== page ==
Quantifying silica reactivity in subsurface environments: Controls of reaction affinity and solute matrix. 1998 annual progress report

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'The authors goal is to develop a quantitative and mechanistic understanding of amorphous silica, SiO{sub 2} (am), dissolution kinetics in aqueous solutions. A knowledge of fundamental controls on the reactivity of simple SiO{sub 2} bonded phases is the compositional baseline for understanding highly complex silica phases. In the Earth, silicate minerals comprise >70% of the crust and dominate virtually every subsurface system. More importantly for the objectives of this EMSP project, silicate minerals and materials are significant because compositionally complex silicate glasses will become the front line of defense in containing radioactive wastes in the nation''s long term and interim ... continued below

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Dove, P.M. & Icenhower, J.P. June 1, 1998.

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'The authors goal is to develop a quantitative and mechanistic understanding of amorphous silica, SiO{sub 2} (am), dissolution kinetics in aqueous solutions. A knowledge of fundamental controls on the reactivity of simple SiO{sub 2} bonded phases is the compositional baseline for understanding highly complex silica phases. In the Earth, silicate minerals comprise >70% of the crust and dominate virtually every subsurface system. More importantly for the objectives of this EMSP project, silicate minerals and materials are significant because compositionally complex silicate glasses will become the front line of defense in containing radioactive wastes in the nation''s long term and interim storage strategies (Dove and Icenhower, 1997). To date, the behavior of SiO{sub 2} (am) is largely inferred from studies of the better known crystalline polymorphs (e.g. a-quartz). In the first step towards constructing a general model for amorphous silica reactivity in the complex fluid compositions of natural waters, the authors are determining the dissolution behavior as a function of temperature, solution pH and NaCl concentration. With these data they are determining relationships between SiO{sub 2} glass structure and dissolution rates in aqueous solutions, as described below. This report outlines the first year''s progress and the resulting publications to date. In this experimental investigation, the dissolution kinetics of SiO{sub 2} (am) (fused and flame pyrolysis silica) were measured in solutions over the pH range of 4 to 10 containing 0.0 (deionized water, DIW) to 0.15 M NaCl at 40 to 275 C. Dissolution rates were determined in low temperature (40 to 80 C) and hydrothermal (120 to 275 C) reactor systems, using flow-through reactors that are broadly similar in design. Rate data collected from these two reactor designs are consistent with each other and yield the first comprehensive model of amorphous silica reactivity in deionized water and electrolyte solutions (Icenhower and Dove, 1998). Measurements of rates show important similarities and differences between the corrosion behavior of SiO{sub 2} (am) and a-quartz. They find that the experimental energy of activation, E a,xp , for the dissolution of SiO{sub 2} (am) is 75 \261 5 kJ mol -1 in DIW. The introduction of up to 0.05 M NaCl yields similar E a,xp values of 80 \261 5 kJ mol -1 . These values are \30510 kJ mol -1 higher than previous estimates of E a,xp for SiO{sub 2} (am) but are consistent with reported values of E a,xp for a-quartz. Dissolution rates measured at 200 C in DIW show that SiO{sub 2} (am) dissolves \3053 to 30X faster than a-quartz. A possible explanation for this difference is that SiO 2 (am) has a fraction of Si-O-Si bonds (angles up to 180\260) that have a greater ionic character, and are therefore more reactive than a-quartz constituents (mean angle of 152\260 ) (Icenhower and Dove, in prep.). Measurements of SiO{sub 2} (am) dissolution rates versus NaCl concentrations at 200 C show that sodium enhances rates by a factor of \30510 to 30X compared to rates measured in DIW, which are less than rates for a-quartz under identical experimental conditions. In addition, they find that the dissolution rates of the two forms of SiO{sub 2} (am) (fused and flame pyrolysis silica) are similar within the experimental error of the early experiments. Results of this study suggest that the role of physical (structural) properties (e.g., Si-O-Si bonds) in governing reactivities of crystalline versus amorphous SiO{sub 2} polymorphs is significant.'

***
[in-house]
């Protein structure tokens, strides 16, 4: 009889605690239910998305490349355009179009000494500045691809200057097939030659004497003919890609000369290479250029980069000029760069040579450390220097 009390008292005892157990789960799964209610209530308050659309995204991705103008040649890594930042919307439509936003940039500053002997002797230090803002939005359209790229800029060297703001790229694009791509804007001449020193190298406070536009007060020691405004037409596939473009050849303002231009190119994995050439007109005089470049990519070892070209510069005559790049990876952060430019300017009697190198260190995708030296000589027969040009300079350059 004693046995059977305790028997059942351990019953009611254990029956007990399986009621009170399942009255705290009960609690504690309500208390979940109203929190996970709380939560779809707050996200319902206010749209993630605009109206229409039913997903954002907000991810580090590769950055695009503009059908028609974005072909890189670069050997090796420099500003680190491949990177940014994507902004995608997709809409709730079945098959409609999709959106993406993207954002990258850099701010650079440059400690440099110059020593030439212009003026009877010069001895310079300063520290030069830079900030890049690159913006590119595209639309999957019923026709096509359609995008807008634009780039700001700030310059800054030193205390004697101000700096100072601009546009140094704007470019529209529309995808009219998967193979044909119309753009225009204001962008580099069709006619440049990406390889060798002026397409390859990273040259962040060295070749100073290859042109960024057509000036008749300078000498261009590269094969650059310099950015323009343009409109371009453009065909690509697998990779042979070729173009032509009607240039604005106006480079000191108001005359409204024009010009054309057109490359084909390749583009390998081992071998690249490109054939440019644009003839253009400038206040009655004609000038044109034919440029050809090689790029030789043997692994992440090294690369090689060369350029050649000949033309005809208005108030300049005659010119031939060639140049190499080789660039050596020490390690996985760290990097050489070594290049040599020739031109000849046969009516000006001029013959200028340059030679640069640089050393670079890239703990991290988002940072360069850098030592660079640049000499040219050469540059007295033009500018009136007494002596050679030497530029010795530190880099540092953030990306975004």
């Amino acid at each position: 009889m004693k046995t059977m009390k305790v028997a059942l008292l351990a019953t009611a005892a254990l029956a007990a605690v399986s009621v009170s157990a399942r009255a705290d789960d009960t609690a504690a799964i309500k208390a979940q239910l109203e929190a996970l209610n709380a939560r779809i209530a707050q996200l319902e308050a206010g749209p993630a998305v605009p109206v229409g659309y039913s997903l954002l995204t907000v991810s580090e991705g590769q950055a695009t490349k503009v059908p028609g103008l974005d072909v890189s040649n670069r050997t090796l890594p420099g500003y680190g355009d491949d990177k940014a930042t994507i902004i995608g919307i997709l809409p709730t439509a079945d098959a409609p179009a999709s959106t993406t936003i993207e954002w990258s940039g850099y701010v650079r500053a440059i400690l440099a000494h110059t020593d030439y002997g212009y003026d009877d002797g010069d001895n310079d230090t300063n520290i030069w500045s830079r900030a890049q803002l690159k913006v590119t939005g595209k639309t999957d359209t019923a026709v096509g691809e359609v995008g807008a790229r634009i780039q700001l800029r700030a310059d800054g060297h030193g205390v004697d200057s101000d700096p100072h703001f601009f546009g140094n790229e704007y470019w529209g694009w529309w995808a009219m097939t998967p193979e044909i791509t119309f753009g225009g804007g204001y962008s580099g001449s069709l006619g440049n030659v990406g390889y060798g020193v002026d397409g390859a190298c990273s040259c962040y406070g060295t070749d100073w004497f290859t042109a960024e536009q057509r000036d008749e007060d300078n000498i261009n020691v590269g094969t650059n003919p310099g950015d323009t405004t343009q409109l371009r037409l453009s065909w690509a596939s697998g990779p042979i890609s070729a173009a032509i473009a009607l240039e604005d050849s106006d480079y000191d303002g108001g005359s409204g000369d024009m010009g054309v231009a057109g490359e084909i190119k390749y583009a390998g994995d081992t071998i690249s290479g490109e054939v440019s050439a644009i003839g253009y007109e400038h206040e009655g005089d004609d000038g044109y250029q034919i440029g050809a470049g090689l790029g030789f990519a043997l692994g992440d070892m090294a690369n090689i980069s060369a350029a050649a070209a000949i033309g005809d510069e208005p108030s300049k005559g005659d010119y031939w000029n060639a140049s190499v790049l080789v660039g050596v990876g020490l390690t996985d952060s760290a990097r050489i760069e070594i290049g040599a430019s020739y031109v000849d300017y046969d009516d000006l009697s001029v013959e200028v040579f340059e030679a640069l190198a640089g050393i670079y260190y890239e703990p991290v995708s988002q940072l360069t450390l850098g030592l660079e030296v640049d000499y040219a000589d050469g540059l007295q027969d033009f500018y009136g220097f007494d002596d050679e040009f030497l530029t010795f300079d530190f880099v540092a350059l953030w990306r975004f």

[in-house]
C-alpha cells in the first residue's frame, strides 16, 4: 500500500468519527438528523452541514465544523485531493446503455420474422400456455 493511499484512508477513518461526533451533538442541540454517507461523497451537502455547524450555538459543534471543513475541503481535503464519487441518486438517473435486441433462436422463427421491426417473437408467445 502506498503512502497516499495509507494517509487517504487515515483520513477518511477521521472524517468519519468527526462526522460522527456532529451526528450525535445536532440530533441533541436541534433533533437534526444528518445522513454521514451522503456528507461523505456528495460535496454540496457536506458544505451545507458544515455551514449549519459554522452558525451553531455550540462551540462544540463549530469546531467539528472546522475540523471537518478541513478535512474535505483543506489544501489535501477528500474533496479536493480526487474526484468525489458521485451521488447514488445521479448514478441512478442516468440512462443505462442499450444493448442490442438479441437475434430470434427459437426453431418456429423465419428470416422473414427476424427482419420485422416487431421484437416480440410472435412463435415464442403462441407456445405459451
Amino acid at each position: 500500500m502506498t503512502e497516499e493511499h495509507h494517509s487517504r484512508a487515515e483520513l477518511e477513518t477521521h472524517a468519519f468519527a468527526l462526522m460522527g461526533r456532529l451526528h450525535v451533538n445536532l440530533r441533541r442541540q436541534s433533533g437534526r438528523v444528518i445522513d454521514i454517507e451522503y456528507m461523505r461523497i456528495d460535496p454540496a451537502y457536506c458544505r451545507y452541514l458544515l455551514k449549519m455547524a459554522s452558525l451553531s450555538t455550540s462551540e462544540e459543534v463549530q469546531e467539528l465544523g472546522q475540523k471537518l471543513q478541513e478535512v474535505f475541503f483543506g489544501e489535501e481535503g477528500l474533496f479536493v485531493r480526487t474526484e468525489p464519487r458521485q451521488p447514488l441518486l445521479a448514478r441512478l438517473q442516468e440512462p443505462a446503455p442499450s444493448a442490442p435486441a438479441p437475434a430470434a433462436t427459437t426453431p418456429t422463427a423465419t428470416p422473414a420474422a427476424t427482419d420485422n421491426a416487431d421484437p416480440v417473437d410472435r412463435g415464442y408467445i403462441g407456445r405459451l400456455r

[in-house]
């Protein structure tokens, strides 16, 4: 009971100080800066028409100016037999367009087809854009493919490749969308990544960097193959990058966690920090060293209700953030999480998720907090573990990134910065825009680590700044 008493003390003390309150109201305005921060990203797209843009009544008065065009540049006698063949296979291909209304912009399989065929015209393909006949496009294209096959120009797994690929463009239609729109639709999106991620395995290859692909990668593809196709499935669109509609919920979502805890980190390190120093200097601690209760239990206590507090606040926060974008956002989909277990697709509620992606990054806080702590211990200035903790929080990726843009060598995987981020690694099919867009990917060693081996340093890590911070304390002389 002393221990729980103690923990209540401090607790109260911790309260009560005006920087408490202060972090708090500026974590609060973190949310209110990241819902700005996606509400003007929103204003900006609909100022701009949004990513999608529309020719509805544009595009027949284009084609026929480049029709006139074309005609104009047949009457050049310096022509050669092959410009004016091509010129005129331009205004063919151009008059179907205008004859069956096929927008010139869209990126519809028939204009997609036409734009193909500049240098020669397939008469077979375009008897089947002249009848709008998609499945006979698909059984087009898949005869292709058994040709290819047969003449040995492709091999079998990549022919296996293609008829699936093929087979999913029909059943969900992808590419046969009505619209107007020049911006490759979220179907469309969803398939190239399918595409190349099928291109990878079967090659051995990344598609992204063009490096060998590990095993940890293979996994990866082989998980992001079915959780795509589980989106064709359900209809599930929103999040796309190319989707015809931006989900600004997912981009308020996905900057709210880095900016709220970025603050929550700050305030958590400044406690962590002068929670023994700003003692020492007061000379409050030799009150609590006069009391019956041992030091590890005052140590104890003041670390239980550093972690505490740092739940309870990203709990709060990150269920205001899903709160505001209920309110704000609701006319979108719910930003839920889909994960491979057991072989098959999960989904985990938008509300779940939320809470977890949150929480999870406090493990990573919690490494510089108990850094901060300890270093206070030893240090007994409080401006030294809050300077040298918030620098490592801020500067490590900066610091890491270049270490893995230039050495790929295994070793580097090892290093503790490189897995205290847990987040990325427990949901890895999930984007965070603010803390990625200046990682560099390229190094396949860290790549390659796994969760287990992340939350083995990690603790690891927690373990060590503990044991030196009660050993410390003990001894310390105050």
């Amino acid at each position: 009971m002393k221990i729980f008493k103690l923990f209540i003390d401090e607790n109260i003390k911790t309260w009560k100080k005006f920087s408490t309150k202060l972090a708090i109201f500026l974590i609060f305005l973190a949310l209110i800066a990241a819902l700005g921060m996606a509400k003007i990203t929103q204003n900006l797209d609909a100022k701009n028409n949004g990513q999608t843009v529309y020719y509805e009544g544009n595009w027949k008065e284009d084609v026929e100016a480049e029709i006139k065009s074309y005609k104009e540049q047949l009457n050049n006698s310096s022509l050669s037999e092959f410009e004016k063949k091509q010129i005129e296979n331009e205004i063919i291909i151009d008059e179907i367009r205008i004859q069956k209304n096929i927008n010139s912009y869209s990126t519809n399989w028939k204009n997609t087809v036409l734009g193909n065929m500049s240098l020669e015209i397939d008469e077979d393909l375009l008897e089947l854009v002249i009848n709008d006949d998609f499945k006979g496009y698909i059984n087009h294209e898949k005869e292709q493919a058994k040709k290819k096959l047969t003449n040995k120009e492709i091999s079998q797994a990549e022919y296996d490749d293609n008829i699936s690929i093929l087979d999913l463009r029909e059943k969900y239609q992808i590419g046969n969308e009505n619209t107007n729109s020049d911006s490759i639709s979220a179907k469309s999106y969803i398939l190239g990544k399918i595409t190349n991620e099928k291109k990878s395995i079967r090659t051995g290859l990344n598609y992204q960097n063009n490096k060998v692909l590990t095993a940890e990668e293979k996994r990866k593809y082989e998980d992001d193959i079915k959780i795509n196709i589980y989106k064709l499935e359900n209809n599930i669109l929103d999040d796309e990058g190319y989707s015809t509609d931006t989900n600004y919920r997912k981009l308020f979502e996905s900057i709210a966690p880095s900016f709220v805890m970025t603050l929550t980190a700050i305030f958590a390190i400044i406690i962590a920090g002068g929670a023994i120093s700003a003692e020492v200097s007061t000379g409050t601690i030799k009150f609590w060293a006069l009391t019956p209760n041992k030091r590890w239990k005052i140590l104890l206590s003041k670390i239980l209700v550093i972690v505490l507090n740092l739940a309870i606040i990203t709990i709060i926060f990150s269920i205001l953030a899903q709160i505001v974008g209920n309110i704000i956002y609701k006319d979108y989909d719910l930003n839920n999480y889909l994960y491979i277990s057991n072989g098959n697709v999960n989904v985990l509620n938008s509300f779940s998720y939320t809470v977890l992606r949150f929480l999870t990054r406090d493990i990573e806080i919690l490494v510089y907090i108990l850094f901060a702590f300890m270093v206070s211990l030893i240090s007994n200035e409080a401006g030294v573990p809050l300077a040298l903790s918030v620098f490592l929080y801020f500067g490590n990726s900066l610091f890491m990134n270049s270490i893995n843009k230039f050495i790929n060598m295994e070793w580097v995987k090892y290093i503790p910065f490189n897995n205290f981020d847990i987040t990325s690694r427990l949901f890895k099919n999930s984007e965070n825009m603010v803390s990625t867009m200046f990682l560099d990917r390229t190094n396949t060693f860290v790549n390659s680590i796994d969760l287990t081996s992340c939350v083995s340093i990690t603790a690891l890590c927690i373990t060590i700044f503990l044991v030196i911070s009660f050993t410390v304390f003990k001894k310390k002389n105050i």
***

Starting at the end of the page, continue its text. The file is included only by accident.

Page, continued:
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  • Other: DE00013539
  • Report No.: EMSP-55042--98
  • Grant Number: NONE
  • DOI: 10.2172/13539 | External Link
  • Office of Scientific & Technical Information Report Number: 13539
  • Archival Resource Key: ark:/67531/metadc619919

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  • June 1, 1998

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  • June 16, 2015, 7:43 a.m.

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  • June 13, 2016, 6:16 p.m.

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Dove, P.M. & Icenhower, J.P. Quantifying silica reactivity in subsurface environments: Controls of reaction affinity and solute matrix. 1998 annual progress report, report, June 1, 1998; United States. (digital.library.unt.edu/ark:/67531/metadc619919/: accessed December 18, 2018), University of North Texas Libraries, Digital Library, digital.library.unt.edu; crediting UNT Libraries Government Documents Department.